Why the Snow Leopard is in peril

Hanniah Tariq on how wildlife in northern Pakistan is trapped in a fatal web: receding glaciers, human activity and changing habitats

Why the Snow Leopard is in peril
Glaciers all over the world have been receding at alarming rates and Pakistan is no exception. According to the Head of Department for the National Centre for Remote Sensing and Geo Informatics, Badar Munir Khan Ghauri, glaciers in the Gilgit region have been receding at varied rates – with the lowest at Yazghil at 5% and the highest rate at Jutmau, 28%, between 1992 and 2007. The negative effects of this are being felt in many ways, including decreasing fresh water supplies for consumption and irrigation, increased glacial lake outburst floods (GLOF) as well as rising sea-levels and coastal erosion. Naturally this phenomenon poses many threats to the eco-system. However its complicated connection to domesticated animals, wildlife and human livelihoods is not often discussed.

For a start, the reduction of water available as glaciers recede is being felt by pastures and consequently by the livestock dependent on them. High altitude pastures once used to get abundant irrigation from the glaciers. However due to the glaciers retreating, this supply is dwindling. As the glacier melts from below and recedes, less water is available – with pastures drying up as a result. This is causing the quality and amount of vegetation and grass to decrease. In other words, it is unable to support the number of animals that it did in the past. The carry-on effect of this livestock reduction severely affects the locals in northern Pakistan where herding and livestock rearing remain the only source of income for many.
As the natural prey is no longer easily available, the predators resort to attacking livestock. In response, locals that depend on herding are forced to carry out retaliatory killings

Conversely, receding glaciers are also affecting wildlife by causing habitat fragmentation and creating barriers and corridors. So, while the drying up of the pasture land is affecting livestock, indigenous wildlife is also feeling the pinch as it is more susceptible to change and unprecedented events in the natural ecosystem. For instance, the population of snow leopards, categorised as an endangered species on the red list of the International Union for Conservation of Nature, has been steadily dwindling in northern Pakistan – with a mere 200 reported in 2016. When there is unusual movement in the glaciers their habitat is fragmented and areas are created that lie between natural systems. This causes great difficulty for these predators to hunt and sustain themselves. They must also migrate to other areas due to this habitat fragmentation, seeking better breeding areas – which similarly impacts their population.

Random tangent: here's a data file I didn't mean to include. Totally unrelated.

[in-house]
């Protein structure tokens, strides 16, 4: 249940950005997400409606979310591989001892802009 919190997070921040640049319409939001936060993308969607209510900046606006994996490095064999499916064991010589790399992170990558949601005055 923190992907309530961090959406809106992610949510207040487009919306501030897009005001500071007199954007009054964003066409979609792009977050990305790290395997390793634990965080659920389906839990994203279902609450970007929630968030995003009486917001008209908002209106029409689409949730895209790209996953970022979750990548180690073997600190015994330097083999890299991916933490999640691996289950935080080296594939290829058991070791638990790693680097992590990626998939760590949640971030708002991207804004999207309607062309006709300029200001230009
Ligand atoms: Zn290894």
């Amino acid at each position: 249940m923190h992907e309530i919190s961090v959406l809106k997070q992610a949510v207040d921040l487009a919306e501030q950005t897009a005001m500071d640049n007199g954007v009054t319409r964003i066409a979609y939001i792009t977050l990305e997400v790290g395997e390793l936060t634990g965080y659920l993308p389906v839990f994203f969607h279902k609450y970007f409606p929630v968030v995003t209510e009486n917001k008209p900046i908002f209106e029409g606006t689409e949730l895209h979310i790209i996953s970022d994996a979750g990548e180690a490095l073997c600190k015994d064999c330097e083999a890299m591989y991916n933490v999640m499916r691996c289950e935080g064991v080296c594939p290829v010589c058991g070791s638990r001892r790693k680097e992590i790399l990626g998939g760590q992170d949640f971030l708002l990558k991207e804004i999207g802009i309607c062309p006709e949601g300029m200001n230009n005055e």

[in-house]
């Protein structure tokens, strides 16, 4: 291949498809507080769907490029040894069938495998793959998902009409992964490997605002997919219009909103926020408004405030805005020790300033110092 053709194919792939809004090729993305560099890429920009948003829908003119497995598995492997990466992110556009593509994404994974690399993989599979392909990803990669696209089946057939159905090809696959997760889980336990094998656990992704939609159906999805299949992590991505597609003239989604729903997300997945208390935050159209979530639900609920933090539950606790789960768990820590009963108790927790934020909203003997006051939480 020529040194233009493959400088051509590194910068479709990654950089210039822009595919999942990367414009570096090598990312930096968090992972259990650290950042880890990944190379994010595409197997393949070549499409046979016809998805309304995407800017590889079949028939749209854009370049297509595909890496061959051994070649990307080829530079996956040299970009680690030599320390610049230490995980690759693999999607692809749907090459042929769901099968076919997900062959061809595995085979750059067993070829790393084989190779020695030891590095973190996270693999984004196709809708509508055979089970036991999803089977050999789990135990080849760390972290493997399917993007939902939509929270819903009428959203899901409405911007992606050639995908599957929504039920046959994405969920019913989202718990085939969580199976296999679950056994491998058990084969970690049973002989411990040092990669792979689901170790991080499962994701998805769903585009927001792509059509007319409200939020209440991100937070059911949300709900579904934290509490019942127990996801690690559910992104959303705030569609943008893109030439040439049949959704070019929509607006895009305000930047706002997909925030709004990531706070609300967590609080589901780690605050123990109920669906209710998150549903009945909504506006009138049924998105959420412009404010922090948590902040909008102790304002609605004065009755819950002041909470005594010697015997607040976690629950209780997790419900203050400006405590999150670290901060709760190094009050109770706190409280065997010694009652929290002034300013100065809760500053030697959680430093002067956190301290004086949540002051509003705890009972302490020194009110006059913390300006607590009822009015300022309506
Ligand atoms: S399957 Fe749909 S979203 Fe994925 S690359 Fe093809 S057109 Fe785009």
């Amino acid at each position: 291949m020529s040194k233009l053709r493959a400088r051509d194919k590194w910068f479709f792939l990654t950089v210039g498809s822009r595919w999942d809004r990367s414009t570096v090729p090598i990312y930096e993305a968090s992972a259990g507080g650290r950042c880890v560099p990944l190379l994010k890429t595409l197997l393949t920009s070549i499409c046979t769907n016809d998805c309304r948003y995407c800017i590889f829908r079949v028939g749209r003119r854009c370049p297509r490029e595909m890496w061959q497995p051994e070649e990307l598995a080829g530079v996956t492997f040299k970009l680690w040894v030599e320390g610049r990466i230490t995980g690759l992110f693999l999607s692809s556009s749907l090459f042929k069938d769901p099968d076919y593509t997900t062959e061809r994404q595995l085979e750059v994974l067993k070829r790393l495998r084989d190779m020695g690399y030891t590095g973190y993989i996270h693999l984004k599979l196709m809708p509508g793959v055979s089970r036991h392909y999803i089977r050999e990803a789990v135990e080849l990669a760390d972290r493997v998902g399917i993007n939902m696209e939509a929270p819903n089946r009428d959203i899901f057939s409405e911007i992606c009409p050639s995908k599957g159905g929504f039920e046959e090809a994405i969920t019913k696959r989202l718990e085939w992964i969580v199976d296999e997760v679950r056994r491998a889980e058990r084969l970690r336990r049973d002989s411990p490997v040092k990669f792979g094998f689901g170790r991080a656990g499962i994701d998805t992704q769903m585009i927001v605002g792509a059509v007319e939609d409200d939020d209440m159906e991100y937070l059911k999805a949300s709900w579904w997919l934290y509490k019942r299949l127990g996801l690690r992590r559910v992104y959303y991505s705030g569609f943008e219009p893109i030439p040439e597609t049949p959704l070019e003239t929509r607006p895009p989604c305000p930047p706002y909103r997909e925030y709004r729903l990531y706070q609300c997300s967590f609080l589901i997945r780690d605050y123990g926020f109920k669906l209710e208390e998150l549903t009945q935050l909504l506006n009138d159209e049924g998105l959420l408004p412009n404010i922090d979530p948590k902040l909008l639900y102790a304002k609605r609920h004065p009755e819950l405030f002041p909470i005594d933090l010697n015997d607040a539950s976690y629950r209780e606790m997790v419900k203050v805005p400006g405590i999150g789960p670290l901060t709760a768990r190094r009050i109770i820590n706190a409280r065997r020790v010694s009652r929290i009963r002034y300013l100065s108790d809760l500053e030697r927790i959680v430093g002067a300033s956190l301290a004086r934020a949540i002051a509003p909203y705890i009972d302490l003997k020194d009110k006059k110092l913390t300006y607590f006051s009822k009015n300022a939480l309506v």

Additionally, ibex and markhor populations (two of the snow leopard’s natural prey) are reducing due to human activity. The species are facing poaching and illegal hunting, in addition to legally issued hunting licenses. In September of this year alone four Astor markhors and 95 ibex hunting licenses were auctioned by the Gilgit-Baltistan wildlife department. One can argue that legal hunting helps support local communities as they receive 80% of the fees collected but the combination of legal and illegal activity is significantly reducing the population of these animals. Consequently, as the natural prey is decreasing and is no longer easily available, the predators resort to attacking livestock to sustain their needs. In response to this and to prevent further losses, locals that depend on herding are forced to carry out retaliatory killings. Subsequently snow leopards, an endangered species, are poisoned or shot as human livelihoods and food security comes under threat. This complicated web of cause and effect is upsetting for the entire natural ecosystem.

The Snow Leopards of the Karakoram are threatened as Pakistan's glaciers recede

A break in the chain?